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Islam overtakes Catholic Church for first time in US media coverage

Religious rally: New York firefighters were among those who came out to protest the building of a Muslim centre near ground zero. Hundreds rallied on both sides of the issue.

Events and controversies related to Islam dominated US press coverage of religion in 2010, bumping the Catholic Church from the top spot, according to a new study by the Pew Research Centre’s Project for Excellence in Journalism and the Pew Forum on Religion & Public Life.

Much of the coverage focused on the plan to build a mosque and Islamic centre near ground zero in New York City, a Florida pastor’s threat to organise a public burning of the Koran and commemorations of the anniversary of the September 11 terrorist attacks. Stories related to these three events collectively accounted for more than 40 per cent of all religion-related coverage studied in mainstream US media (broadcast and cable television, newspapers, radio and major news websites).

Mainstream media devoted more attention to religion in 2010 than in any year since the Pew Research Centre began measuring coverage of religion and other subjects in 2007. The amount of space or time media devoted to religion doubled between 2009 and 2010, going from about 1 per cent of total coverage to 2 per cent. And for the first time since tracking began in 2007, neither the Catholic Church nor religion’s role in American politics were the No. 1 topic of religion coverage in major news outlets.

These are some of the findings of a new study that examined news stories from January 1 through December 31, 2010.

Among other key findings:

  • Although the volume of religion coverage in the mainstream media increased more than two-fold from a year earlier, it was still small compared with coverage of some other topics, especially elections and politics.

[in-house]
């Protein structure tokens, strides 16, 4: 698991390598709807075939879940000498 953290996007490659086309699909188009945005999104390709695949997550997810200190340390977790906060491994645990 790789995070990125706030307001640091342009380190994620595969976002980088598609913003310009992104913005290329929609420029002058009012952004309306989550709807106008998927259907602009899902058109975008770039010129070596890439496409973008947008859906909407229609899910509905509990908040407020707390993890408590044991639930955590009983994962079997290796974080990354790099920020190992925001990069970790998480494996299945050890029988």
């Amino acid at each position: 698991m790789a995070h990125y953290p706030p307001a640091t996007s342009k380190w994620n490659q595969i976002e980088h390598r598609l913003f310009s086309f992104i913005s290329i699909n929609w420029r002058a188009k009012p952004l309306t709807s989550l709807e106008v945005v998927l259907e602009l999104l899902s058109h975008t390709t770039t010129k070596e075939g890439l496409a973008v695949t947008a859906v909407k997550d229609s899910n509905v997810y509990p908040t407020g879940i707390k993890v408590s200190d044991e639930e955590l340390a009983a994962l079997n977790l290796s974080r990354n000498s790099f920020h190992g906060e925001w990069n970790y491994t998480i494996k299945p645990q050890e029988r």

• The Tea Party replaced the religious right as the most-talked-about element of the Republican Party’s grassroots support in coverage of the 2010 midterm elections. Religious individuals, groups or institutions were mentioned in only about 1 per cent of all mainstream media coverage of the elections. By contrast, the Tea Party movement was mentioned in nearly one-in-six midterm election stories (14.1 per cent).
  • In 2010, religion appeared as a major topic more often in the blogosphere than it did in traditional media. Religion was among the most-discussed topics on blogs in 12 of the 48 weeks studied by PEJ and the Pew Forum. In three of those weeks, the plan to build a mosque and Islamic center near ground zero was among the top subjects.
  • Analysis of social media, produced with technology from Crimson Hexagon, indicates that people who were active on social media sites were deeply divided about the proposed New York City mosque. About a quarter of the comments about the mosque and Islamic center posted on blogs, Twitter and online forums were neutral in character; the remaining comments were roughly evenly divided between those ardently for and those ardently against construction of the proposed mosque and Islamic centre, now known as Park51, for its location at 51 Park Place in Lower Manhattan.

The study of traditional news sources analysed 50,508 stories from newspaper front pages, home pages of major news websites, the first half hour of network and cable television news programs and the first half hour of radio news and talk shows. The new media content was analyzed separately by aggregating and coding a sample of blogs, tweets and other sources monitored by Technorati and Icerocket, which track millions of blogs and social media entries.In addition, PEJ and the Pew Forum used software provided by Crimson Hexagon to analyse a broader range of social media conversations about the New York City mosque controversy during the period when the debate was most intense, August 16-September 13, 2010. That analysis monitored the tone of the conversations on blogs, Twitter and public forums.

Date posted: February 27, 2011 Last modified: May 23, 2018 Total views: 227